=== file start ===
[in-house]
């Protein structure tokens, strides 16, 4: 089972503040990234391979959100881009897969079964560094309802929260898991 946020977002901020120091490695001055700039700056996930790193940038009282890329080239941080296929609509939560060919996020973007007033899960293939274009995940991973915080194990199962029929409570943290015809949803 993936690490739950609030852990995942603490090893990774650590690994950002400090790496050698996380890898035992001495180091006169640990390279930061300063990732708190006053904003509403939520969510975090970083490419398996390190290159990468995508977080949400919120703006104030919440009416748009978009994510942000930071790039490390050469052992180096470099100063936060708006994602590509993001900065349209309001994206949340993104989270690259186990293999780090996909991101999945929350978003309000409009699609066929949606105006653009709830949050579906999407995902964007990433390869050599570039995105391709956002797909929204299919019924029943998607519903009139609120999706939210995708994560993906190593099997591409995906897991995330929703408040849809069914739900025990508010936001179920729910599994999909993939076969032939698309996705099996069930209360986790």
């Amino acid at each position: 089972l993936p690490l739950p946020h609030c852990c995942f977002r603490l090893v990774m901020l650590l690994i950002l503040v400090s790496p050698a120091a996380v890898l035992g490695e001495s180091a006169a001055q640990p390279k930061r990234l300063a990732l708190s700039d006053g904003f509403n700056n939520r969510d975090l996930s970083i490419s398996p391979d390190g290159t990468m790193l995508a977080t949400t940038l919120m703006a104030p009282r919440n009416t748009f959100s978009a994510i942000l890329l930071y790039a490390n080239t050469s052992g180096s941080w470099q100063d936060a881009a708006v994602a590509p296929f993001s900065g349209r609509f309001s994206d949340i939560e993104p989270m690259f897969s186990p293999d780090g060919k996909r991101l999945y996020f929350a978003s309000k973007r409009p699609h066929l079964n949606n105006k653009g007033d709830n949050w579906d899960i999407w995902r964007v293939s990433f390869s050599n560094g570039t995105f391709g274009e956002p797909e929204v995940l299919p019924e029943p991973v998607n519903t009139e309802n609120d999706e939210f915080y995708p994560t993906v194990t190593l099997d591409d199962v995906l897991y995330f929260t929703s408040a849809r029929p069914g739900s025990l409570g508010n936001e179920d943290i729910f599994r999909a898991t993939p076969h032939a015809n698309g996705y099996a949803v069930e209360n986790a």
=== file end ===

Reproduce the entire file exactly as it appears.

[in-house]
């Protein structure tokens, strides 16, 4: 089972503040990234391979959100881009897969079964560094309802929260898991 946020977002901020120091490695001055700039700056996930790193940038009282890329080239941080296929609509939560060919996020973007007033899960293939274009995940991973915080194990199962029929409570943290015809949803 993936690490739950609030852990995942603490090893990774650590690994950002400090790496050698996380890898035992001495180091006169640990390279930061300063990732708190006053904003509403939520969510975090970083490419398996390190290159990468995508977080949400919120703006104030919440009416748009978009994510942000930071790039490390050469052992180096470099100063936060708006994602590509993001900065349209309001994206949340993104989270690259186990293999780090996909991101999945929350978003309000409009699609066929949606105006653009709830949050579906999407995902964007990433390869050599570039995105391709956002797909929204299919019924029943998607519903009139609120999706939210995708994560993906190593099997591409995906897991995330929703408040849809069914739900025990508010936001179920729910599994999909993939076969032939698309996705099996069930209360986790």
């Amino acid at each position: 089972l993936p690490l739950p946020h609030c852990c995942f977002r603490l090893v990774m901020l650590l690994i950002l503040v400090s790496p050698a120091a996380v890898l035992g490695e001495s180091a006169a001055q640990p390279k930061r990234l300063a990732l708190s700039d006053g904003f509403n700056n939520r969510d975090l996930s970083i490419s398996p391979d390190g290159t990468m790193l995508a977080t949400t940038l919120m703006a104030p009282r919440n009416t748009f959100s978009a994510i942000l890329l930071y790039a490390n080239t050469s052992g180096s941080w470099q100063d936060a881009a708006v994602a590509p296929f993001s900065g349209r609509f309001s994206d949340i939560e993104p989270m690259f897969s186990p293999d780090g060919k996909r991101l999945y996020f929350a978003s309000k973007r409009p699609h066929l079964n949606n105006k653009g007033d709830n949050w579906d899960i999407w995902r964007v293939s990433f390869s050599n560094g570039t995105f391709g274009e956002p797909e929204v995940l299919p019924e029943p991973v998607n519903t009139e309802n609120d999706e939210f915080y995708p994560t993906v194990t190593l099997d591409d199962v995906l897991y995330f929260t929703s408040a849809r029929p069914g739900s025990l409570g508010n936001e179920d943290i729910f599994r999909a898991t993939p076969h032939a015809n698309g996705y099996a949803v069930e209360n986790a």